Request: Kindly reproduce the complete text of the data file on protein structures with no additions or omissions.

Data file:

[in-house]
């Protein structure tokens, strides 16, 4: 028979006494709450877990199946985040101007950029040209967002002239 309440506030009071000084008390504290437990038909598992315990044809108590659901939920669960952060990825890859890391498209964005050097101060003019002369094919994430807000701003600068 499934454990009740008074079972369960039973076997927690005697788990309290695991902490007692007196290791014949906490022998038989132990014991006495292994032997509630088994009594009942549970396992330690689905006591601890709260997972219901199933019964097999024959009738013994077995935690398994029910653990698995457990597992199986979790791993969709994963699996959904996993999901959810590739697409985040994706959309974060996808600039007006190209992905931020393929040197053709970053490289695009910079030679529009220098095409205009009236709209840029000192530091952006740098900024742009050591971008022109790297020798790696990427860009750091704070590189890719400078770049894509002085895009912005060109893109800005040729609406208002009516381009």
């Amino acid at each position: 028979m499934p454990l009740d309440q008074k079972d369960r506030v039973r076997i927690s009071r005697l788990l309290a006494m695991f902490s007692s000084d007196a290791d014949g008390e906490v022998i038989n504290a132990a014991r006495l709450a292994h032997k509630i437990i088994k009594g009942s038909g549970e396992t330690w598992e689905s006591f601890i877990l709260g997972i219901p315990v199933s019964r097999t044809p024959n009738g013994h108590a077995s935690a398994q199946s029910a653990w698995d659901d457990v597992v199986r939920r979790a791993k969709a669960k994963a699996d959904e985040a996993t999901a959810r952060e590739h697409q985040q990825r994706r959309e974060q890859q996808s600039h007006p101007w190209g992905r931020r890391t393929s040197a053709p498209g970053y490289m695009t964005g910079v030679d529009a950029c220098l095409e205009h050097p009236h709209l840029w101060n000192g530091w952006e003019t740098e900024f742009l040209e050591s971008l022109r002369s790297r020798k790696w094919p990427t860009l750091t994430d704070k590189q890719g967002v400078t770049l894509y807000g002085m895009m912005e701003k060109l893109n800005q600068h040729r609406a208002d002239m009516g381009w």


[in-house]
């Protein structure tokens, strides 16, 4: 028979006494709450877990199946985040101007950029040209967002002239 309440506030009071000084008390504290437990038909598992315990044809108590659901939920669960952060990825890859890391498209964005050097101060003019002369094919994430807000701003600068 499934454990009740008074079972369960039973076997927690005697788990309290695991902490007692007196290791014949906490022998038989132990014991006495292994032997509630088994009594009942549970396992330690689905006591601890709260997972219901199933019964097999024959009738013994077995935690398994029910653990698995457990597992199986979790791993969709994963699996959904996993999901959810590739697409985040994706959309974060996808600039007006190209992905931020393929040197053709970053490289695009910079030679529009220098095409205009009236709209840029000192530091952006740098900024742009050591971008022109790297020798790696990427860009750091704070590189890719400078770049894509002085895009912005060109893109800005040729609406208002009516381009």
């Amino acid at each position: 028979m499934p454990l009740d309440q008074k079972d369960r506030v039973r076997i927690s009071r005697l788990l309290a006494m695991f902490s007692s000084d007196a290791d014949g008390e906490v022998i038989n504290a132990a014991r006495l709450a292994h032997k509630i437990i088994k009594g009942s038909g549970e396992t330690w598992e689905s006591f601890i877990l709260g997972i219901p315990v199933s019964r097999t044809p024959n009738g013994h108590a077995s935690a398994q199946s029910a653990w698995d659901d457990v597992v199986r939920r979790a791993k969709a669960k994963a699996d959904e985040a996993t999901a959810r952060e590739h697409q985040q990825r994706r959309e974060q890859q996808s600039h007006p101007w190209g992905r931020r890391t393929s040197a053709p498209g970053y490289m695009t964005g910079v030679d529009a950029c220098l095409e205009h050097p009236h709209l840029w101060n000192g530091w952006e003019t740098e900024f742009l040209e050591s971008l022109r002369s790297r020798k790696w094919p990427t860009l750091t994430d704070k590189q890719g967002v400078t770049l894509y807000g002085m895009m912005e701003k060109l893109n800005q600068h040729r609406a208002d002239m009516g381009w």